As a result, I'm a bit confused here. If the read/write performance of the HDD is insensitive with respect to the HDDs AUS because of the usage of the RAM-DMA on the motherboard, then this argument seems to conflict the assumption that the RAM-DMA is deactivated in ATTO Disk Benchmark by its option *Direct I/O*. I'm sure I got it wrong somehow somewhere, but where exactly did I make a mistake in my assumptions or my reasoning?

regards,
johan

#19
DiracDeBroglie

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This would differ a bit on a CF card or an SSD, which have lines and pages of regular size, and there aligning the clusters on line or page boundaries makes a serious difference. Special cluster sizes, related to the line size (or more difficult, with the page size) allow a repeatable alignment. Exception: the X25-E has a 10-way internal Raid-0, so it's insensitive to power-of-two alignment.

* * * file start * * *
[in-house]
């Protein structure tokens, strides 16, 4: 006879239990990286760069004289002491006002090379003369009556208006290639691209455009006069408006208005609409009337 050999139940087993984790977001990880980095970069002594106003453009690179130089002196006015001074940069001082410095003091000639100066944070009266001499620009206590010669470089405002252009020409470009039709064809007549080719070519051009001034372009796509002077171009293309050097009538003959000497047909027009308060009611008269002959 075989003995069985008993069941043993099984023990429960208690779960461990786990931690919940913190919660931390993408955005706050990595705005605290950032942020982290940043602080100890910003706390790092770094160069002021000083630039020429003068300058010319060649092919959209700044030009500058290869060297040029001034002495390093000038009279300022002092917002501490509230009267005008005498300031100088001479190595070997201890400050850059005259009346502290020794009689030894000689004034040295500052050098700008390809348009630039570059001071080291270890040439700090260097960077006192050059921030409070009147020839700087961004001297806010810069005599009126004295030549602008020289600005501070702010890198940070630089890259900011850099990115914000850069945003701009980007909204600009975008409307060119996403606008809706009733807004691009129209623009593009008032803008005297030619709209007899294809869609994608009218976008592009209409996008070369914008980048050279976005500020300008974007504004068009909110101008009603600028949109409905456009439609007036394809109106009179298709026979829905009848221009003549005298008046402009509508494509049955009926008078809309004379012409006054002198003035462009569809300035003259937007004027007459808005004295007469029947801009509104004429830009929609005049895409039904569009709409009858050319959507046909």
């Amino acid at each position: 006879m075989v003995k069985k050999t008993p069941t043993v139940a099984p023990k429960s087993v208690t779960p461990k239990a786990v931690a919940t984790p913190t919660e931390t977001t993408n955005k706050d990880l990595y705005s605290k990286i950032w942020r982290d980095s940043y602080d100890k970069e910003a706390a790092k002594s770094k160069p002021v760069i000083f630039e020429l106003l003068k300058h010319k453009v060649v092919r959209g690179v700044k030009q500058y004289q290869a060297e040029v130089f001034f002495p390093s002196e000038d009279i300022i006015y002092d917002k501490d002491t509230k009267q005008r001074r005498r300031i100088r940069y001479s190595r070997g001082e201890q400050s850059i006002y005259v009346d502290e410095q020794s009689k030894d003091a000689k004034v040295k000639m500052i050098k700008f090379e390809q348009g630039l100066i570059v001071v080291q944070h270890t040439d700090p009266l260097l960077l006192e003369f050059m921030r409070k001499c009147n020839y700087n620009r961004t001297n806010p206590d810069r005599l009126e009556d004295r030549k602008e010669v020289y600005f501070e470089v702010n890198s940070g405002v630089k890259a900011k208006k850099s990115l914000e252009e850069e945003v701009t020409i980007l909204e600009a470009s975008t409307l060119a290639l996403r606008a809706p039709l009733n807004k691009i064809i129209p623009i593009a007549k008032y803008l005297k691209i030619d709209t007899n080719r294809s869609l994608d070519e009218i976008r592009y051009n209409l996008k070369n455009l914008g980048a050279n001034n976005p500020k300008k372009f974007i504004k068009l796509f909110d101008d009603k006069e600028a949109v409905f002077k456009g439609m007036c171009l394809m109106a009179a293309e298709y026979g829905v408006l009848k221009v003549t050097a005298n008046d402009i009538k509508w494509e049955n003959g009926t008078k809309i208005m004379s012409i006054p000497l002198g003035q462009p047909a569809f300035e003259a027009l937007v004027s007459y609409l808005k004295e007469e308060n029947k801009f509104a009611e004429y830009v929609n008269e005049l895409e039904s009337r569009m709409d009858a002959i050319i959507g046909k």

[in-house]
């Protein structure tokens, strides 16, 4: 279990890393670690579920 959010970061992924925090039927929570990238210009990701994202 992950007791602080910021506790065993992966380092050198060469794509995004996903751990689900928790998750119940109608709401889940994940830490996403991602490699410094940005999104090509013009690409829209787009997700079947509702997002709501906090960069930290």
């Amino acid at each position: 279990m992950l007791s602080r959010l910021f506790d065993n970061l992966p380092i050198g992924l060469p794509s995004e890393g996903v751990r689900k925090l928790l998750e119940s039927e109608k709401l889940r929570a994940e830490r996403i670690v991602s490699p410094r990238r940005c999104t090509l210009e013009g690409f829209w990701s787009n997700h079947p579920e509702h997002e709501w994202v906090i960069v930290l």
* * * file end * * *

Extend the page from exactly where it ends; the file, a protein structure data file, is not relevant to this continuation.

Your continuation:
I'm not familiar with SSDs, but I'm very much interested in getting deeper into the workings and fine tuning of SSDs, as I may purchase an SSD in the near future. Hence the question, do you know any documents, websites, links, references, or whatever reading, which could give me a deeper insight about how SSDs are designed and work? Especially, I need to acquire a better insight in notions like line size, page size, partition alligmend in SSDs, clusters size (and the difference with Allocation Unit Size in Win7). I would like to get a deeper insight in SSDs and the difference with HHDs, especially in the context of optimizing their performance.